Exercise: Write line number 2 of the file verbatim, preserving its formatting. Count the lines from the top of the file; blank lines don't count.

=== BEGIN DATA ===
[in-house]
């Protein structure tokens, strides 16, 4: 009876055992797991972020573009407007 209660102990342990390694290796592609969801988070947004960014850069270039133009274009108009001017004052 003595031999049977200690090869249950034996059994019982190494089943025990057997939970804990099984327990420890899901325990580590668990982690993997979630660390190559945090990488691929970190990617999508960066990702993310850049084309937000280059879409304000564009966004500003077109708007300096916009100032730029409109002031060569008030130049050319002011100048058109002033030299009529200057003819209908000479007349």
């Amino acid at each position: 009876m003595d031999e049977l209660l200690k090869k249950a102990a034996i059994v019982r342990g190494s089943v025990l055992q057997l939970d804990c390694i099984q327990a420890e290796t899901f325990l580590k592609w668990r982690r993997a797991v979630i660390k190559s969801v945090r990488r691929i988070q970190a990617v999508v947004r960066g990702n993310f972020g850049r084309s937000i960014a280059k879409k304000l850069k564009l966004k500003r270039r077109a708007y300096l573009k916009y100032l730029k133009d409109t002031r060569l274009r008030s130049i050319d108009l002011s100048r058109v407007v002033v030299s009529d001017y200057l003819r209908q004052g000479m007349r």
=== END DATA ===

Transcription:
């Protein structure tokens, strides 16, 4: 009876055992797991972020573009407007 209660102990342990390694290796592609969801988070947004960014850069270039133009274009108009001017004052 003595031999049977200690090869249950034996059994019982190494089943025990057997939970804990099984327990420890899901325990580590668990982690993997979630660390190559945090990488691929970190990617999508960066990702993310850049084309937000280059879409304000564009966004500003077109708007300096916009100032730029409109002031060569008030130049050319002011100048058109002033030299009529200057003819209908000479007349």